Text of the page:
A woman from Michigan was arrested on Wednesday outside the U.S. Capitol complex after authorities said they found two rifles and a shotgun in her vehicle parked near the Capitol building. The woman told officers that she “wanted to talk about information she had about Jan. 6, 2021.” The details of the conversation have not been revealed, but in a statement the authorities said that there is no evidence the woman planned to do anything “except speak with our officers.” Peter Hermann and Paul Duggan report for the Washington Post.


The Marine Corps has granted two religious exemptions to the military’s Covid-19 vaccine mandate, making it the first and only military branch to do so. No additional information was provided by the Marine Corps as to why the specific requests had been granted. Oren Liebermann reports for CNN.

The Supreme Court has blocked President Biden’s administration’s Covid-19 vaccine-or-testing rules for large private employers. The Supreme Court did however “give the administration more latitude in the healthcare industry, allowing it to impose a vaccine mandate for more than 10 million healthcare workers whose facilities participate in Medicare and Medicaid,” Brent Kendall and Jess Bravin report for the Wall Street Journal.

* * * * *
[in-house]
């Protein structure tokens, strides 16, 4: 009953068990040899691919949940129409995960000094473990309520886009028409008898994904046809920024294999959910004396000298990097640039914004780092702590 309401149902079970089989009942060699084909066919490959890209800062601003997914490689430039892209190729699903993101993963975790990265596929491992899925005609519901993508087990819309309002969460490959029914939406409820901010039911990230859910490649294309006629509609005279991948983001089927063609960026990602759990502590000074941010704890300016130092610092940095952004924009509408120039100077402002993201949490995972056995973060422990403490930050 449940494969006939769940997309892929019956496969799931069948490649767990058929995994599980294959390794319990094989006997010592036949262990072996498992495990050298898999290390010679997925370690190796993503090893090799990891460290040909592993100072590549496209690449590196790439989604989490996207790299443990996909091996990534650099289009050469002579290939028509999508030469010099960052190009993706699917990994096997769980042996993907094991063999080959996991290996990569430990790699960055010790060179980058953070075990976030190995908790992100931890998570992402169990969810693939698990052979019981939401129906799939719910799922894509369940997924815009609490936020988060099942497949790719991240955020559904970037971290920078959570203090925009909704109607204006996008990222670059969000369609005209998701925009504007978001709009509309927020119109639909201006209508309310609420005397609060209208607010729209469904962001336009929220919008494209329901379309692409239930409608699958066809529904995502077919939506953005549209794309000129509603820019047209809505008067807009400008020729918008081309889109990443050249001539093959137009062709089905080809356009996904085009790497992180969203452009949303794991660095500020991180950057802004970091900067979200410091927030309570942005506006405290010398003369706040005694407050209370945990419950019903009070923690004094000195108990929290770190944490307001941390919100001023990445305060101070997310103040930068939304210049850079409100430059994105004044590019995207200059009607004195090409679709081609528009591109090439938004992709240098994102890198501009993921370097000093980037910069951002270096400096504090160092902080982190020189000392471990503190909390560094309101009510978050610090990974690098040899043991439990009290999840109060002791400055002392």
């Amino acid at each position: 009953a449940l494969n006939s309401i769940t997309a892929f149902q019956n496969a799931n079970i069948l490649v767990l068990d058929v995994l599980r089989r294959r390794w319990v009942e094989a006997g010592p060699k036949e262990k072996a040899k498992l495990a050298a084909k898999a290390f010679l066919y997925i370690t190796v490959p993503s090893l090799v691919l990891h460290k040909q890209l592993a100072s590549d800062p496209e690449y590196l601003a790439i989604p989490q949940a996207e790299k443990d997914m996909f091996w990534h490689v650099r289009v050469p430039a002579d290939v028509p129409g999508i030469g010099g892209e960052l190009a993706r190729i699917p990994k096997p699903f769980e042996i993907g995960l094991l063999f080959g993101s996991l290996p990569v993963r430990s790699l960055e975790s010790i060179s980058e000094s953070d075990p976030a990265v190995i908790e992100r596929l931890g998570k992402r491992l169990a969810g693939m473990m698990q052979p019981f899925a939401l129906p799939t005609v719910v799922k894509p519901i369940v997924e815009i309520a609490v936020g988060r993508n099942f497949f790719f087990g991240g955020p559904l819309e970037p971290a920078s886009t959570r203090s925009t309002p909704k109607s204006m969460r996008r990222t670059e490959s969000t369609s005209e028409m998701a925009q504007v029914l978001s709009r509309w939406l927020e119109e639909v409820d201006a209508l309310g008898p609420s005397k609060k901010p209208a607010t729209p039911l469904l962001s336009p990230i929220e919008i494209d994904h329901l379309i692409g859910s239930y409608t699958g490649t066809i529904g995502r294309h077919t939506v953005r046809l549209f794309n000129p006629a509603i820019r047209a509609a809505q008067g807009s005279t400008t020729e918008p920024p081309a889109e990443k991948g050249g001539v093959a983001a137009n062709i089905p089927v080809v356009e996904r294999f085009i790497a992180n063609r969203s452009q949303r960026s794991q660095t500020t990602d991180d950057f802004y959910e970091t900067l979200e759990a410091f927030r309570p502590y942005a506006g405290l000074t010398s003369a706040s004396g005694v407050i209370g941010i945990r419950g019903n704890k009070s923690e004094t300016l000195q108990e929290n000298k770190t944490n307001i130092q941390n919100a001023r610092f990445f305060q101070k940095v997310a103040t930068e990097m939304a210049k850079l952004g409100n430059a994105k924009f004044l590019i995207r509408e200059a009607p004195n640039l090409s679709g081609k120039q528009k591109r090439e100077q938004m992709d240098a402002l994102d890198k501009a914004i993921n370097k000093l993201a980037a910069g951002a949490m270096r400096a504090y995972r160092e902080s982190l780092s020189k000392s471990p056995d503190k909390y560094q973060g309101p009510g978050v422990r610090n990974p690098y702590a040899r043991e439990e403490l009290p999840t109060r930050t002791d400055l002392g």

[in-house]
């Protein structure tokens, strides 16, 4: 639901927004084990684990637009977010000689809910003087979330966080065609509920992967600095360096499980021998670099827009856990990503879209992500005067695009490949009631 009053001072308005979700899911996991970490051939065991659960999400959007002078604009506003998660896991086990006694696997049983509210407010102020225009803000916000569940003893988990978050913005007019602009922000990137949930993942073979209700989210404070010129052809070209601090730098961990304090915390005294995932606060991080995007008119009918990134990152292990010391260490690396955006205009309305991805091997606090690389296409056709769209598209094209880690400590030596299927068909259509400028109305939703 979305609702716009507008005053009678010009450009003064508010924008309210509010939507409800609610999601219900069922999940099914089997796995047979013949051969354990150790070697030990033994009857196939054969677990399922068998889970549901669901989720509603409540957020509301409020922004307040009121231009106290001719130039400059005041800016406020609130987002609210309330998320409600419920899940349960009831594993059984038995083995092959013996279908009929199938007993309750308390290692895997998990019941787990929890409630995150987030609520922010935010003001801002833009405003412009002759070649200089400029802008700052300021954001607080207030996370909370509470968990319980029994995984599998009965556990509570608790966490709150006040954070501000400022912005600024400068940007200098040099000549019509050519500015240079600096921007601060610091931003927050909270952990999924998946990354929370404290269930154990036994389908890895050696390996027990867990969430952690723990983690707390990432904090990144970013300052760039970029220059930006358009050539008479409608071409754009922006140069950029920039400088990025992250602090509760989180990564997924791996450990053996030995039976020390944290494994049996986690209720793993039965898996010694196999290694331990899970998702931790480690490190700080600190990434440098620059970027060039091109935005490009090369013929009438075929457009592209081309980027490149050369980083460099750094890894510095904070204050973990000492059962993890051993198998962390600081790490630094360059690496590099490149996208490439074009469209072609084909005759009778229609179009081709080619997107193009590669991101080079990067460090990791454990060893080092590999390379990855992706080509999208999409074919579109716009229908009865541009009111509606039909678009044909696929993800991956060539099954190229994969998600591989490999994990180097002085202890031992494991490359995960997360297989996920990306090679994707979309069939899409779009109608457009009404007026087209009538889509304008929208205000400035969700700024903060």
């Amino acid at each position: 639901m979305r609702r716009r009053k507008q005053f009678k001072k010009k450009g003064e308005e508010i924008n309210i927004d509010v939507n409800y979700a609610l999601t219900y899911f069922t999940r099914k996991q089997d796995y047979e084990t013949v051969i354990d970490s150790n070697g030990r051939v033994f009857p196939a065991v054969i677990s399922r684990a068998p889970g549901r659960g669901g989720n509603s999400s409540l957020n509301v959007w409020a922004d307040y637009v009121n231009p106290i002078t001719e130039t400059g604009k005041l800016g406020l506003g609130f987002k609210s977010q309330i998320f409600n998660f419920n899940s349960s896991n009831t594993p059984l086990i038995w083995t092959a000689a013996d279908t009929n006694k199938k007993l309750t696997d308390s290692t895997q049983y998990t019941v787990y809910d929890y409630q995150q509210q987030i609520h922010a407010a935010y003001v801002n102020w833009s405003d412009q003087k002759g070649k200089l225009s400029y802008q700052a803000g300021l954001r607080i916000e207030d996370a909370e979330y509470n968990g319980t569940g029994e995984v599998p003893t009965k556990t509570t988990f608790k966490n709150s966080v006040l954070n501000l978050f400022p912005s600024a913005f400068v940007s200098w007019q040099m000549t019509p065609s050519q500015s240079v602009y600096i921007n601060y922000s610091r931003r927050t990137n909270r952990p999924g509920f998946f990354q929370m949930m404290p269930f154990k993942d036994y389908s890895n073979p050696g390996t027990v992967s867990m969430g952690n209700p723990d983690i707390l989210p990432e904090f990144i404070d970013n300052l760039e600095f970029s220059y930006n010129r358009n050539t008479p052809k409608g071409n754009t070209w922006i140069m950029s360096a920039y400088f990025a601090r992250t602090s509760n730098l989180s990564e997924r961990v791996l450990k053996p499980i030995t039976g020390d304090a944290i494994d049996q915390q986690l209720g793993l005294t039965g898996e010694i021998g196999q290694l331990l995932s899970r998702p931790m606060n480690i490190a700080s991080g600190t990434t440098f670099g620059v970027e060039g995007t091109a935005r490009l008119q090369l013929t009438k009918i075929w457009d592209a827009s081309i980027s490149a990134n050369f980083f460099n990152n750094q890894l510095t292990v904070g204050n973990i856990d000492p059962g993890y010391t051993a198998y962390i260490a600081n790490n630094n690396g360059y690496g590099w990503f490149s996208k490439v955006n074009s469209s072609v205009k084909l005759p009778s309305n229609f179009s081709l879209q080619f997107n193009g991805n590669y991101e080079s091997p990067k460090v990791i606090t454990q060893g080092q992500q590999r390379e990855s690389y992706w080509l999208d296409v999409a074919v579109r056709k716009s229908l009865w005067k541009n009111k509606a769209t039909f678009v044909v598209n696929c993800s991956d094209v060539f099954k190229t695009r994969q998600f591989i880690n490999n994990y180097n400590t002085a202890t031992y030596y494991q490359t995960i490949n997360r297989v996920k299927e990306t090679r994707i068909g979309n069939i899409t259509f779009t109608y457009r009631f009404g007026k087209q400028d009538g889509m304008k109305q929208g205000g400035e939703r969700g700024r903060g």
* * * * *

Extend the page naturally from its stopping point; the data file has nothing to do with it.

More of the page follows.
COVID-19 has infected over 64.08 million people and has now killed over 846,400 people in the United States, according to data compiled by Johns Hopkins University. Globally, there have been over 320.30 million confirmed coronavirus cases and over 5.52 million deaths. Sergio Hernandez, Sean O’Key, Amanda Watts, Byron Manley and Henrik Pettersson report for CNN.

A map and analysis of the vaccine roll out across the U.S. is available at the New York Times.

A map and analysis of all confirmed cases of the virus in the U.S. is available at the New York Times.

U.S. and worldwide maps tracking the spread of the pandemic are available at the Washington Post.

A state-by-state guide to lockdown measures and reopenings is provided by the New York Times.

Latest updates on the pandemic at the Guardian.